(during the season) I did not think Benjamin was much of route runner, but he actually looked pretty damn good running routes on a second (and third, and fourth) viewing. There were a couple of times where he slipped coming out of his breaks, but other than that, he was usually smooth in and out of his cuts and executed them quickly. ... He also ran just about every kind of route there is at least once in the course of those five games.
Benjamin also made some hay out of the slot, which is something I didn't see Evans do. I am not saying Evans can't do it, but in the games I watched Evans never lined up in the slot. I know Benjamin has done it and did it pretty well.
...
There are a handful of teams that are almost always picking in the second half of the first round the last decade, teams like the Steelers, Patriots, Saints ... In addition to those three, you have ascending teams like the Panthers and the 49ers who are also picking in the second half of the first round this year with a need at wide receiver.... Think back to when Alshon Jeffery, who had some of the same red flags, fell all the way to the second round to the Bears in 2012. I can definitely see Benjamin having the same kind of impact for one of those (five) teams.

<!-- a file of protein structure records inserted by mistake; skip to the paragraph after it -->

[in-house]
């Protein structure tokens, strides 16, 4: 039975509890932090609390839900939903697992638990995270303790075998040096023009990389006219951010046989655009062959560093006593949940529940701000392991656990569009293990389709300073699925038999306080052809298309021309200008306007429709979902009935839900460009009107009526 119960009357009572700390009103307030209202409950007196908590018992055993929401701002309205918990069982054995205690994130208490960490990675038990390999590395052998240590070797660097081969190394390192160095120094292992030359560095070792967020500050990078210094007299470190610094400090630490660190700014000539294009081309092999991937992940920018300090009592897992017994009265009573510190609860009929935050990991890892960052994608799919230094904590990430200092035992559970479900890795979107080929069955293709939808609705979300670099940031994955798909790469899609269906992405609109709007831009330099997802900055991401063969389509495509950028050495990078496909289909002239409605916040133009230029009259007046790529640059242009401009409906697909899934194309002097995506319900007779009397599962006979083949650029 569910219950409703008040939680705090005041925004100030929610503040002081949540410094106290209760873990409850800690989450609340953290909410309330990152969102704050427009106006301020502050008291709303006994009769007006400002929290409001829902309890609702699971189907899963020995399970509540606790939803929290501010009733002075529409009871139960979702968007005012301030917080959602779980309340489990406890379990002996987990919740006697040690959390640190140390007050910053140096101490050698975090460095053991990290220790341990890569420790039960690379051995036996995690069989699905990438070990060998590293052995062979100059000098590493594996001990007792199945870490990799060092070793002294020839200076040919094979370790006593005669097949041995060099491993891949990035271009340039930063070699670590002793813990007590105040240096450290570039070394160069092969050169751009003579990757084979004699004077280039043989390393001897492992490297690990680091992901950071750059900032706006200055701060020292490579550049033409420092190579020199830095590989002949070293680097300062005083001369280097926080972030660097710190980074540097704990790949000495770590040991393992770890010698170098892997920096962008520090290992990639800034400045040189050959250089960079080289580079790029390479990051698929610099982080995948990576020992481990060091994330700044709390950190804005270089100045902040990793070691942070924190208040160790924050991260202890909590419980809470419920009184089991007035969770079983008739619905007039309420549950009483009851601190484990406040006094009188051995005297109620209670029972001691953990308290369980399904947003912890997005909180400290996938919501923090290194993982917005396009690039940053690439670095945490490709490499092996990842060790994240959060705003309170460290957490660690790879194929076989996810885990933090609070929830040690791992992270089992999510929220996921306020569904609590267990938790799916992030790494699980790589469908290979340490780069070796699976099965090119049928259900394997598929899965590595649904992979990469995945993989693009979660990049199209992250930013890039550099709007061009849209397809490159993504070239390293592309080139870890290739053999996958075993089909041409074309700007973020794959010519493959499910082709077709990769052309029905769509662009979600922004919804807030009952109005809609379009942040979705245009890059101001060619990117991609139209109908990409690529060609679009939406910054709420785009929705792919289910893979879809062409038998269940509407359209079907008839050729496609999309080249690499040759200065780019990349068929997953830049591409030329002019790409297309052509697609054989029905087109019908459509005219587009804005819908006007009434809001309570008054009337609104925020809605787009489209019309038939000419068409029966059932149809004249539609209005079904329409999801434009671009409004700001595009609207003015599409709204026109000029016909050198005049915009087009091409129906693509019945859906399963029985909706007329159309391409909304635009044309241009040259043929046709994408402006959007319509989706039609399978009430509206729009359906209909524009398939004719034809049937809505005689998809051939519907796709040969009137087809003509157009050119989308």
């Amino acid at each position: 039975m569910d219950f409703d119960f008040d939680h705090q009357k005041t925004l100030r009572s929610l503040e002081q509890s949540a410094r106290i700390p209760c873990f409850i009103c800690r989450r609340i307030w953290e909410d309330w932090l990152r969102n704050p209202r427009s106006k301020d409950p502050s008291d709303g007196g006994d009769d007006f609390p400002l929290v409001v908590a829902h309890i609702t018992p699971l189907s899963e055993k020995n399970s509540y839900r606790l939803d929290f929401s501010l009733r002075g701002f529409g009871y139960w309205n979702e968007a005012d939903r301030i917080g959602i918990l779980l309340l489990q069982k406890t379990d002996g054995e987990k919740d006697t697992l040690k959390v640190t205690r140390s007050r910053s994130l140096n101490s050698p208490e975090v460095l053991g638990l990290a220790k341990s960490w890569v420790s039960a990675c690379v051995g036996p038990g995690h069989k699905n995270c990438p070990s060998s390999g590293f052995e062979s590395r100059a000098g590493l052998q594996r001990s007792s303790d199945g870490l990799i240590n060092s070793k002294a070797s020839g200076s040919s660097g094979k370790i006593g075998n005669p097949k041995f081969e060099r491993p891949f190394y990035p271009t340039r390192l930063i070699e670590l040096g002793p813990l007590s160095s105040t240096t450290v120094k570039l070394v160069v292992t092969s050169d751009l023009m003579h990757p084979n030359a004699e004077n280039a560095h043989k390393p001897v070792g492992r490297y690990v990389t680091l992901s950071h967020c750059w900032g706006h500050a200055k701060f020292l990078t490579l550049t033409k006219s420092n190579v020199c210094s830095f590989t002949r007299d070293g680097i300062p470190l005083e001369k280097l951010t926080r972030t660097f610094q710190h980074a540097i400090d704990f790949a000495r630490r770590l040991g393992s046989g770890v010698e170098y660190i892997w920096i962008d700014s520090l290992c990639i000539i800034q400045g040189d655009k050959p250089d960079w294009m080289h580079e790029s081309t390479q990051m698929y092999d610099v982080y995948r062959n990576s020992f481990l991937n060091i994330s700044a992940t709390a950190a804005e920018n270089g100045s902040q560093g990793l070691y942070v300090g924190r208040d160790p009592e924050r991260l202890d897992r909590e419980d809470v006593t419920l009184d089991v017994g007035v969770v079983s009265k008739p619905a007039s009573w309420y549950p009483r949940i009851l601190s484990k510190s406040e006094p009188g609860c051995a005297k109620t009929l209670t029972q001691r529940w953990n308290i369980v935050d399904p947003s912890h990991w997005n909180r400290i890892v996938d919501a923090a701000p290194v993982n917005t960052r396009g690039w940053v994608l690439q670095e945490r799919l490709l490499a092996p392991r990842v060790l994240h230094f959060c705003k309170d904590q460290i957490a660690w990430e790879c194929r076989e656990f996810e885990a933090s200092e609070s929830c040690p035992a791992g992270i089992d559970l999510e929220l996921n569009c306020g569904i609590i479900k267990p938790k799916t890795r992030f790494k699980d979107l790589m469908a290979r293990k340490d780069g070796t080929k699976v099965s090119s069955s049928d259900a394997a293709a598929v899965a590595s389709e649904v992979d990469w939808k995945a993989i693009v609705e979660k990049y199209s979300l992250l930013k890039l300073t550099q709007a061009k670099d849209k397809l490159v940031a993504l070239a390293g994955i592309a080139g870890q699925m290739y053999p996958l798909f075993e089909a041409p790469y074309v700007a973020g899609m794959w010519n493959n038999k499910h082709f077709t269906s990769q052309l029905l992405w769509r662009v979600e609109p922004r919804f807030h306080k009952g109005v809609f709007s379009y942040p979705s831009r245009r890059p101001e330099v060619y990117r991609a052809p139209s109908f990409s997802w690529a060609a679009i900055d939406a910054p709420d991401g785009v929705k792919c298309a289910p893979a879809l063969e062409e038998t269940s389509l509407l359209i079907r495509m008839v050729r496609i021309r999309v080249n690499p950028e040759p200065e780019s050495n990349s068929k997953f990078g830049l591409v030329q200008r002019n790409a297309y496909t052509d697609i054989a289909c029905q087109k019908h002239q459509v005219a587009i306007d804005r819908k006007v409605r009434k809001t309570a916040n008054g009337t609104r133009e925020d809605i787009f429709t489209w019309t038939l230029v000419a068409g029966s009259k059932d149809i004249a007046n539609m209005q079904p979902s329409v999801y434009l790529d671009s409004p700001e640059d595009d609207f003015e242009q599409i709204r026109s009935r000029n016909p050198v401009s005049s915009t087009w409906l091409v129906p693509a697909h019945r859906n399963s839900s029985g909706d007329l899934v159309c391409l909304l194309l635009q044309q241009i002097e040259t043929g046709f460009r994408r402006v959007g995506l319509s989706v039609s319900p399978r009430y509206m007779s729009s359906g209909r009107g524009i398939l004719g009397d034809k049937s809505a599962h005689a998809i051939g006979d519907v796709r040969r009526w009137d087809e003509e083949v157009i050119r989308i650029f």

...
Looks like a steal...One month from now Kelvin Benjamin will hear his name called at the NFL Draft , maybe at the end of the first round, maybe even later. Ten years from now we will all look back and agree that he should have gone higher. I am expecting big things from Benjamin at the next level."

http://www.sbnation....own-hands-speed

#23 gettlemanjack

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Posted 16 April 2014 - 02:53 PM

in White's article on Kelvin linked to above, he wrote this about the possibility of Kelvin to the 49ers at 30:
"Really, who wants to game plan against Frank Gore in the backfield, Vernon Davis and Anquan Boldin in the middle of the field, and Michael Crabtree and Kelvin Benjamin out wide?!
NOOOOOOOOBODY!"

in Walter Football's newest mock that came out today, he has Kelvin going #30 to 49ers saying "San Francisco needs to add a deep threat at wideout, and Kelvin Benjamin certainly fits that. The 49ers like Benjamin"

#24 LinvilleGorge

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Posted 16 April 2014 - 02:55 PM

If we take him at #28, then I hope Stephen White is correct.